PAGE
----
I have a confession to make. I love cake. I love chocolate cake, carrot
cake, strawberry shortcake. Basically, if the snack involves the word cake, I'm
I'll also admit to having fond memories of volunteering at our kid's
elementary school's annual Spring Fest and watching the excitement of the kids
participating in the Cake Walk. For you uninitiated, the Cake Walk involves kids
walking round and round a huge circle while music plays; when it stops whoever
is on the lucky number wins a cake donated by a parent.
Now we've learned that for the past five years the education department has
been trying to get the Cake Walk, and any other fundraisers involving cake and
other sweets banned, to be replaced by a more nutritionally healthy activity.
The department recently had to send out a reminder memo because apparently most
schools either didn't know about the ban, or simply chose to ignore it. (Our
kids' former school held its annual Spring Fest last weekend, and I'm told the
Cake Walk was as prominent and popular as ever).
Tackling child obesity is a laudable goal, but some may argue that its root
causes run far deeper than the school's annual spring fair or the odd bake
But if we are going to accept the education department's logic we may as
well go all the way.
Let's take it into the staff room and ban birthday and retirement cakes for
Speaking of retirement, maybe we should ban cakes from parties in
retirement homes. After all, if the kiddies see Grandma enjoying a slice of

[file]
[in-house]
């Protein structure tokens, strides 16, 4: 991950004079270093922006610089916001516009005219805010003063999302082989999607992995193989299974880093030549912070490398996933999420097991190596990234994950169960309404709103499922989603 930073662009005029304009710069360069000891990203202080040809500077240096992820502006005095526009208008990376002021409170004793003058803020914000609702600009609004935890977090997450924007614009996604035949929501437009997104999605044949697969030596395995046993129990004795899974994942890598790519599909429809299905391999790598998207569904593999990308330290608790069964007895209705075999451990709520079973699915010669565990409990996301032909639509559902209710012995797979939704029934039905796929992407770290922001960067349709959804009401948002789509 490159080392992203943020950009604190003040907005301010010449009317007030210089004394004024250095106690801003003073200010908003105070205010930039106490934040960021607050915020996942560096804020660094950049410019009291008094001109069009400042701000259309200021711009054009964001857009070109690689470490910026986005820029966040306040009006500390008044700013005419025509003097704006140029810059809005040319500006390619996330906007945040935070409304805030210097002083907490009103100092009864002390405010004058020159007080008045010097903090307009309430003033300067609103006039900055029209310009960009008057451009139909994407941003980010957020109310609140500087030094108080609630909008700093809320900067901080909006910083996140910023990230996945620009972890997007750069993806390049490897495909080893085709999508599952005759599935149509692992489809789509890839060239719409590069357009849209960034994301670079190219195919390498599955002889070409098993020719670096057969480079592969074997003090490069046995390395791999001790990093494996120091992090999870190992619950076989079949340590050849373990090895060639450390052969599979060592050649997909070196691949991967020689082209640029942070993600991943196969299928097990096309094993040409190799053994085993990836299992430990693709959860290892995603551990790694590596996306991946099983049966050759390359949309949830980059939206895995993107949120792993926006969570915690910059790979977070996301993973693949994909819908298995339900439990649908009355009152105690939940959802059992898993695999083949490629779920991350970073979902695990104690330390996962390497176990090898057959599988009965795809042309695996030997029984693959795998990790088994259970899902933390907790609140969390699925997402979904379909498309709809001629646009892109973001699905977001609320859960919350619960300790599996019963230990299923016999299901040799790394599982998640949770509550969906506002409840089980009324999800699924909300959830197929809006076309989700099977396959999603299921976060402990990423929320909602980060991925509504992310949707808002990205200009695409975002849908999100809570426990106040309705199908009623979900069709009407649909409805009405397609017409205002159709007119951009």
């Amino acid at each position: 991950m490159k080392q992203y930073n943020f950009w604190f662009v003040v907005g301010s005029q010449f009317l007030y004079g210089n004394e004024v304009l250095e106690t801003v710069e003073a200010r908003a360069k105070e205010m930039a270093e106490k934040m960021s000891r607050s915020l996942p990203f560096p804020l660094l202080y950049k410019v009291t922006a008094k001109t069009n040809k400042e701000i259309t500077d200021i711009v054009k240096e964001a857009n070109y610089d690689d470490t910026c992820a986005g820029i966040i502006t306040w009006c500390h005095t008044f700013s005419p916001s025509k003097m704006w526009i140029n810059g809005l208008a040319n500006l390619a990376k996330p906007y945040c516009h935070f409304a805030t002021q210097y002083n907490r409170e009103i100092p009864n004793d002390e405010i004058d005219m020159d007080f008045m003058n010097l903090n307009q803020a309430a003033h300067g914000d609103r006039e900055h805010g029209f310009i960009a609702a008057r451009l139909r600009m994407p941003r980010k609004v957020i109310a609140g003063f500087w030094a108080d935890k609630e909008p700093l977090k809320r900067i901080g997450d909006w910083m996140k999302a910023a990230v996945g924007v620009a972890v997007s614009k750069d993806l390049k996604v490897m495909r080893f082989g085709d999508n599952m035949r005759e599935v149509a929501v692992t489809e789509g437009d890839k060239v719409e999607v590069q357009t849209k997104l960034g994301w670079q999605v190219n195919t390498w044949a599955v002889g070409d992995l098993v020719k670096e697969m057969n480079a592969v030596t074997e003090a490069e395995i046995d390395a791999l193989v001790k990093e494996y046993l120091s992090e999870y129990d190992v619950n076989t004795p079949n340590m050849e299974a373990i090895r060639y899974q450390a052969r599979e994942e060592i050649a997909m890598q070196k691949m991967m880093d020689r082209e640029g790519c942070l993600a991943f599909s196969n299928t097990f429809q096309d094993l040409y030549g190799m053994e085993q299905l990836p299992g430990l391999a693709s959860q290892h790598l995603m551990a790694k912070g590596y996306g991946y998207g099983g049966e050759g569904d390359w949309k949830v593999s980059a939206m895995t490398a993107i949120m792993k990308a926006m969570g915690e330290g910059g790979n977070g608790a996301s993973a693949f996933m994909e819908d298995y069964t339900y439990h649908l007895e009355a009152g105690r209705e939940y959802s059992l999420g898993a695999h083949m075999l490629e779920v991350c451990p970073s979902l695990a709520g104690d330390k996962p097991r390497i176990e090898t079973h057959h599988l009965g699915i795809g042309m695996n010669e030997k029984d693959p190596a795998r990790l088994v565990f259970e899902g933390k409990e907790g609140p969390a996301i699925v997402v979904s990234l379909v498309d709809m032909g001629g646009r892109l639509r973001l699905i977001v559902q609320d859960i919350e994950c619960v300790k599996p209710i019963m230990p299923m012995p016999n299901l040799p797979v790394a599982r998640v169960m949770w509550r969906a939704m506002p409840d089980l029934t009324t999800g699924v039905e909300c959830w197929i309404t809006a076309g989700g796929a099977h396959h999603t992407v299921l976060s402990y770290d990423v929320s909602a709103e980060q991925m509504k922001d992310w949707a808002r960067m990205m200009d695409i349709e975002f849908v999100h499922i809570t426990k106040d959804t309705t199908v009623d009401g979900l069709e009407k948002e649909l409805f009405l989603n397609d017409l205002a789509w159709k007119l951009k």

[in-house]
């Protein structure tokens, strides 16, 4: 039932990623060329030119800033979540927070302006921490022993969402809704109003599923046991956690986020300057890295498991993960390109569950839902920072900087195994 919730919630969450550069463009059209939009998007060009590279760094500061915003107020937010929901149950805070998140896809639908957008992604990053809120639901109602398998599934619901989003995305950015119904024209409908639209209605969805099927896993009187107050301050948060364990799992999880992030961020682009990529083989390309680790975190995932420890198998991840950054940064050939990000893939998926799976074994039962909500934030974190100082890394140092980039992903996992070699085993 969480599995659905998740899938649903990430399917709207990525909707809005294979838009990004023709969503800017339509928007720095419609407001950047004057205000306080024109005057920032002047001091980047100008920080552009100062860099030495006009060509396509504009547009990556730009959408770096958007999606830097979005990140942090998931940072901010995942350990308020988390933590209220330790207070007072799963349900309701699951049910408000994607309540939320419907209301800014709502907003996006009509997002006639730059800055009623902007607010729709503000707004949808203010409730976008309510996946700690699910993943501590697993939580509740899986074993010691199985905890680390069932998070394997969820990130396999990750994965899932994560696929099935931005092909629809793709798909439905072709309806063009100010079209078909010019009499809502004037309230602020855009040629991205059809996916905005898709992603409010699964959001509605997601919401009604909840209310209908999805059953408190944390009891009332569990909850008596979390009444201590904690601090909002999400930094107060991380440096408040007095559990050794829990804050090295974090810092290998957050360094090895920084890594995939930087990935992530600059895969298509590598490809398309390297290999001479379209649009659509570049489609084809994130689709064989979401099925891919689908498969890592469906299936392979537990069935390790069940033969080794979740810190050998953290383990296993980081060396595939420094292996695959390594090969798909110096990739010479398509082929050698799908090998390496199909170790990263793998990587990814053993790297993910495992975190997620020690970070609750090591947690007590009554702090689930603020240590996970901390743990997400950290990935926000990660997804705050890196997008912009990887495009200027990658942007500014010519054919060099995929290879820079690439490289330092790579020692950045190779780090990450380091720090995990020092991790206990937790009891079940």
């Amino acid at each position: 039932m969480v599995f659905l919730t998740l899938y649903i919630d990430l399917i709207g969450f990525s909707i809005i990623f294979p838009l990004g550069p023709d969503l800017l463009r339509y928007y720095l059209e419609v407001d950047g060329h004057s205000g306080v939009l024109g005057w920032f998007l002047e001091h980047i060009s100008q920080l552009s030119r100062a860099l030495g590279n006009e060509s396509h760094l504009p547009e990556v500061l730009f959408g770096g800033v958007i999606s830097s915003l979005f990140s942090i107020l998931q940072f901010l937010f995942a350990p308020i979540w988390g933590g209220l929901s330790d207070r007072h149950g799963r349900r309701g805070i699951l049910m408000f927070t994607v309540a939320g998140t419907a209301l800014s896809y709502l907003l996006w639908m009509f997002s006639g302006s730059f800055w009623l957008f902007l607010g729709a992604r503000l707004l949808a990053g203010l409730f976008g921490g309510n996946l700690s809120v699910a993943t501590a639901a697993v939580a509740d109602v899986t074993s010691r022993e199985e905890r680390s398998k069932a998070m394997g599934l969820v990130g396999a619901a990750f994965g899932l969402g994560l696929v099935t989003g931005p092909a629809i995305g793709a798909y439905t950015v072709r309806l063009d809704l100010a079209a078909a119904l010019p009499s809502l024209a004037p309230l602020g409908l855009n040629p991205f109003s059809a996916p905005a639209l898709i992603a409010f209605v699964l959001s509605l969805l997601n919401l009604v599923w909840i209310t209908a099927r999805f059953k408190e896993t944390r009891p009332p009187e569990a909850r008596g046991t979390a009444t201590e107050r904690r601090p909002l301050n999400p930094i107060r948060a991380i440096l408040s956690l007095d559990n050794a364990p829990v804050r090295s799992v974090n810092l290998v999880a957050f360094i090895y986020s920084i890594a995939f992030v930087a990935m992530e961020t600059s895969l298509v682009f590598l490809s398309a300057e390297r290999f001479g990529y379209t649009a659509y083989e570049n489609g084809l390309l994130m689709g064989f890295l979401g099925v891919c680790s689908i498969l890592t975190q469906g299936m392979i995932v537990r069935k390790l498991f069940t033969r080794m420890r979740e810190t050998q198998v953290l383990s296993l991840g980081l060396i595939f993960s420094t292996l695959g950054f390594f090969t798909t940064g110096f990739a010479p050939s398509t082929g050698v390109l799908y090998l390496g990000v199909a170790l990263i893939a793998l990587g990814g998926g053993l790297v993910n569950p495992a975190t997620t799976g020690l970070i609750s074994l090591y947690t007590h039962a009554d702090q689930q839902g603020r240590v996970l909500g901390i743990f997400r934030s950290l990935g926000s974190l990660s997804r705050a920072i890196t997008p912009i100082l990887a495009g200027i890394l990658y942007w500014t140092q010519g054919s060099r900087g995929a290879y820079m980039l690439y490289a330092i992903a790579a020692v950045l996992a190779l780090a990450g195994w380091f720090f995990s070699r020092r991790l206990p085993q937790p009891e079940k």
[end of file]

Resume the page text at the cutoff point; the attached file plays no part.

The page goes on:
chocolate cake it could lead to, well, a cake addiction.
Then there's Canada Day.
For the past decade Mayor Peter Kelly has spent
the better part of his Canada Day day slicing cakes from Enfield to Ecum Secum.
One can only imagine what goes through the children's mind when they see our
elected leaders passing out cake to anyone and everyone.
Let's blacken the windows of bakeries so the impressionable children don't
spend hours, their noses pressed up against the windows, staring at the
forbidden fruit. And of course, they'll have to start checking ID so no one
under the age of 18 is allowed in, and we'll need hefty fines for those who dare
to sell cake to minors.
Oh, and sorry Susie's Cupcakes, the cake part of your name will have to
go. I know Susie's Cups may be confusing, especially for athletes looking for
some protection, but I'm sure you'll find a way around it.
And let's not stop there.
History books will have to be censored so kids don't find out their
ancestors have been enjoying "des gateaux" for generations. When studying the
French Revolution, for example,
we can't have them reading Marie
Antoinette's supposed declaration to "let them eat cake."
We'll just change that to "let them eat carrot sticks."